Sunday, October 01, 2006


A Fly's-Eye View of Evolution (Drosophila melanogaster)

Ocelli Spacemaker Prominin Chaoptin (Evolution Research: John Latter / Jorolat)

Howard Hughes Medical Institute (HHMI) researchers have found that mutations in a single structural protein can determine whether an insect develops the highly organized, light-harvesting eye that flies have, or the optically simpler compound eye of a beetle or bee.

In their experiments, the scientists showed that flies without this structural protein develop a more primitive eye. This outcome was reversed in the laboratory when researchers supplied the missing protein to a more primitive eye system, inducing it to "evolve" into the more advanced eye.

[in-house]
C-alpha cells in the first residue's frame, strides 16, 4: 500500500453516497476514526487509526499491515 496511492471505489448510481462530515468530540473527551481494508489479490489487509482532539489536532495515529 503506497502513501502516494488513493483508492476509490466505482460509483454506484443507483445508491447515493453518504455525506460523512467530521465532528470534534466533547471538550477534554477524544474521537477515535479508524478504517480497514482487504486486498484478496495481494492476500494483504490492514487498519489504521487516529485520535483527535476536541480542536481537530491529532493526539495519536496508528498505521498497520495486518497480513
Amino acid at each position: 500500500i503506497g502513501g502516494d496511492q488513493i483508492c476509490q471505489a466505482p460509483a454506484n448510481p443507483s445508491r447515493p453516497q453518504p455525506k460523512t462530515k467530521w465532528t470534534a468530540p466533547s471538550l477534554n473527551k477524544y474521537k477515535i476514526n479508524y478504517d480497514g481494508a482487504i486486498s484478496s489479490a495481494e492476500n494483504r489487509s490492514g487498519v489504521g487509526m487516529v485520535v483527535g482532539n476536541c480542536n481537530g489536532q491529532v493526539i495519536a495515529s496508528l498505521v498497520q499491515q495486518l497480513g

Working with the fruit-fly Drosophila melanogaster, the researchers explored the formation of transparent rod-like structures in the compound eye called rhabdomeres. Rhabdomeres feed light to the bundles of photoreceptors that comprise each of the 800 unit eyes in the fly's compound eyes. Rhabdomeres are fused into a single light-gathering structure in the more primitive "closed rhabdom" compound eyes of beetles, bees, and some mosquitoes. Flies, on the other hand, have evolved a more advanced "open rhabdom" structure. In the more sophisticated eyes of flies, the rhabdomeres are separated, and as a result, fly eyes have significantly better angular resolution, and can detect smaller moving objects. [Evolution, Science]

Continued at "A Fly's-Eye View of Evolution"

Based on the journal Nature paper "Transforming the architecture of compound eyes" (Abstract: here or here)

Also see "Hard-wiring The Fruit Fly's Visual System (Current Biology)"

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